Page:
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    Ready for whale emergencies

    WELLINGTON (AFP) – A two-tonne rubber whale can take on a life of its own in the frigid shallows of a windswept New Zealand beach, particularly when a bedraggled group of would-be rescuers is trying to wrestle it into a harness.

    “Keep the blowhole clear… you’re too close to the tail, one swipe can do a serious injury to yourself and the whale,” an instructor yelled as the Wellington rain lashed his pupils.

    Despite the discomfort, enthusiasm levels remained high as the group successfully manoeuvred the five-metre long pilot whale replica onto a mat between two inflatable pontoons.

    The giant black dummy, and a smaller 200-kilogramme version representing a dolphin, were eventually guided to deeper waters by volunteers trained by the New Zealand whale rescue charity Project Jonah.

    Filled with water the latex marine mammals help teams prepare for real emergencies – New Zealand has one of the highest whale stranding rates in the world.

    Around 300 animals beach themselves annually, according to official figures and it is not unusual for groups of between 20 and 50 pilot whales to run aground.

    ABOVE & BELOW: A group of volunteers from New Zealand whale rescue charity Project Jonah being taught how to save a stranded whale at Scorching Bay in Wellington; and volunteers listen to a group instructor. PHOTOS: AFP

    Real strandings are all-too common in New Zealand, which has one of the highest rates in the world, with about 300 animals beaching themselves annually
    Volunteers being taught how to stop a whale from coming back to the beach

    But numbers can run into the hundreds when a “super pod” is involved – in 2017, there was a mass stranding of almost 700 pilot whales.

    “There are always going to be strandings – there was one on Monday, there’ll probably be one next week,” Project Jonah’s Communications Manager Louisa Hawkes told about 30 trainee whale medics during a course in Wellington.

    The wait turned out to be considerably shorter, with a baby pilot whale found stranded Christchurch that same morning.

    As the course continues in a community hall, a Project Jonah coordinator paces outside giving advice via mobile phone to wildlife rangers at the opposite end of the country desperately trying to save the animal.

    Sadly, their efforts proved futile and the infant was euthanised a few hours later when its pod could not be located.

    “Strandings are incredibly emotional,” Hawkes tells the volunteers. “If a whale isn’t re-floated it can really, really hurt, particularly if you’ve bonded with it.

    “You need to ensure you have the resilience needed to cope with whatever’s going to happen.”

    No one knows why whales strand but Hawkes said it sometimes occurred when old, sick or injured animals swam ashore and other pod members followed.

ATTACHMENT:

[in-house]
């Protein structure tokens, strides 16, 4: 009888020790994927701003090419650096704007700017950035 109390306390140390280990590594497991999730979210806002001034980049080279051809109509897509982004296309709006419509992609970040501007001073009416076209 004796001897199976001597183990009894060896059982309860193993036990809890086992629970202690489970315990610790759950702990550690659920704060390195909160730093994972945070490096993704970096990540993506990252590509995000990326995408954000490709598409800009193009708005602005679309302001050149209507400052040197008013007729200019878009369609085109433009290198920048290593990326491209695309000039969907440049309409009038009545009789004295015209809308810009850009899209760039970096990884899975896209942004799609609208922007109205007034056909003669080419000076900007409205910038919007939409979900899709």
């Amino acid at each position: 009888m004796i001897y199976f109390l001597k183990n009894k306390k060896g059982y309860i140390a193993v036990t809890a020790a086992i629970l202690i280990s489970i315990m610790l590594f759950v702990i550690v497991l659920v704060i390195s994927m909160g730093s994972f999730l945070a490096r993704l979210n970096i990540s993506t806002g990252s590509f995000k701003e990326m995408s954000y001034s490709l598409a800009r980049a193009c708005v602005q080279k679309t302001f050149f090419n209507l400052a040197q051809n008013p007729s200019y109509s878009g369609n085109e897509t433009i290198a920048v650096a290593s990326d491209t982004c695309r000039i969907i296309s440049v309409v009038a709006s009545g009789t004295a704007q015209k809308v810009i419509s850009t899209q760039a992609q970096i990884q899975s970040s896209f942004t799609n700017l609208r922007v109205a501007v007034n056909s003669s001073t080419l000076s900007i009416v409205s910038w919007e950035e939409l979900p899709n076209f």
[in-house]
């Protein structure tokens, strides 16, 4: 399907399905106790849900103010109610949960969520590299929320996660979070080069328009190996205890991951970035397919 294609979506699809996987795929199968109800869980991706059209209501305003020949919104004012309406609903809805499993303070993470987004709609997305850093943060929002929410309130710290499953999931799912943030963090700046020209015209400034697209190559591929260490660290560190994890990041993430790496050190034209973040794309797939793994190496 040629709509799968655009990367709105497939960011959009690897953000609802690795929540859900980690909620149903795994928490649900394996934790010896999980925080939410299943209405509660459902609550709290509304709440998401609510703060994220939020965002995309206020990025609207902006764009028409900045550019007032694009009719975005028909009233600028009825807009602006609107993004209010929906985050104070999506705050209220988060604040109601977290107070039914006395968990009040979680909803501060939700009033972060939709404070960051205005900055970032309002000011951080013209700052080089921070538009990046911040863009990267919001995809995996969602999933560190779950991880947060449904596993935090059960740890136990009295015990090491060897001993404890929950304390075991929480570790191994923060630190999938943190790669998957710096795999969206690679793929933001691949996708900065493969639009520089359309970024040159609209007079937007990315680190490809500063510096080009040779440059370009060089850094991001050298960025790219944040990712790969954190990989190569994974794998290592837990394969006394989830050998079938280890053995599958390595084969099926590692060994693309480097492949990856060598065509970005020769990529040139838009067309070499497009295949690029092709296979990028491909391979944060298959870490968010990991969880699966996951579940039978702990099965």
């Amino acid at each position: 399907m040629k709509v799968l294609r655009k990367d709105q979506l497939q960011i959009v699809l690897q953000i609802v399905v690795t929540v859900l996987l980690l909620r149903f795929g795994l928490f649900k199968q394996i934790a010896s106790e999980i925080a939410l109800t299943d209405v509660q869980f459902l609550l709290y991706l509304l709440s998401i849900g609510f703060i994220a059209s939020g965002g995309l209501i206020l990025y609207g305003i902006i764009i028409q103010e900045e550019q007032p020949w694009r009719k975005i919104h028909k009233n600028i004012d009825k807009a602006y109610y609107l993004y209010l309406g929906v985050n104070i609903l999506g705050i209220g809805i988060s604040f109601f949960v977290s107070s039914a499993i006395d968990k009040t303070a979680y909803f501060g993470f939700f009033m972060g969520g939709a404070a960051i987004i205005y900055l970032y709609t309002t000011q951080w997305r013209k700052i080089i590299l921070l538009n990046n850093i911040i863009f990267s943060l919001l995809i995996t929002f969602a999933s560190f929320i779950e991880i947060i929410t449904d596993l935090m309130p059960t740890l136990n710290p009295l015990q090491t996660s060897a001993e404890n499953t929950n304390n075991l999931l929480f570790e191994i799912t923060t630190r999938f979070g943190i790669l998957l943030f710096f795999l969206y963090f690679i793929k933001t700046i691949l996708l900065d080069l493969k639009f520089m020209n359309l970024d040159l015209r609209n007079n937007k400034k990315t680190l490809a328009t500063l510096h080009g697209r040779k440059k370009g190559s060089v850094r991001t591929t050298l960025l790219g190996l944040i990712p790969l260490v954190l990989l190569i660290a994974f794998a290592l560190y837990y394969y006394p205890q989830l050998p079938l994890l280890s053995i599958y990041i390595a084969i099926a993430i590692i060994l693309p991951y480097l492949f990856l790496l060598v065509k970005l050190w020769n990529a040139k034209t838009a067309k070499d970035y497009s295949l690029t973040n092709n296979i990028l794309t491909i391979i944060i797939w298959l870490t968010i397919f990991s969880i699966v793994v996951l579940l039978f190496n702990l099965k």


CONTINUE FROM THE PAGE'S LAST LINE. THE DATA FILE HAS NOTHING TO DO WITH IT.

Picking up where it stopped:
She said one orca, a male named Nobby, had been rescued on seven separate occasions from North Island beaches after beaching himself chasing stingrays for food.

    Most mass strandings in New Zealand involve pilot whales on gently sloping beaches, which confuse their sonar making them think they are in open waters.

    Other pod members then beach themselves trying to respond to the trapped whale’s distress signals.

    The South Island’s notorious Farewell Spit, a 26-kilometre hook of sand that protrudes into the sea, has been the scene of at least 10 pilot whale strandings in the past 15 years.

    “It’s what we call a perfect whale trap,” Hawkes said.

    Many stranded whales are found to be malnourished because their stomachs are full of plastic pollution, while explosions from undersea mining and naval exercises have also been linked to groundings.

    Project Jonah was established in 1974 and is regarded as a world leader in whale rescue, helping train New Zealand’s conservation department and police in what to do when strandings occur.

    The charity has a network of 4,000 volunteers it can mobilise during mass standings, most of them ordinary people who have undergone basic training in becoming marine mammal medics.

    “I’m an ocean swimmer and I’ve come across lots of dead whales – I want to know what to do when there’s a situation where there is a chance of rescuing them,” Wellington-based school teacher Leonora Hoke explained when asked why she took the course.

    Aside from the emotional toll, Project Jonah warns that whale rescue involves numerous physical risks, including possible injury from the thrashing animals.

    The whale’s blowhole expels bacteria and fungi, while the water around the stranded animals is soon contaminated with faeces and blood, the latter of which can attract sharks.

    Even dead whales pose a hazard because their bellies fill with gas as they decompose, and can cause the carcasses to explode.

    Hawkes, a former youth worker who has been involved with Project Jonah for nine years and lost count of the animals she has saved, said it was worth it to see a stranded whale swimming off into the distance.

    “It’s one of the most enriching, rewarding experiences of your life – it’s something that will touch you,” she said.

    “To be able to help out these marine mammals at the most stressful moment of their life is an absolute privilege.”

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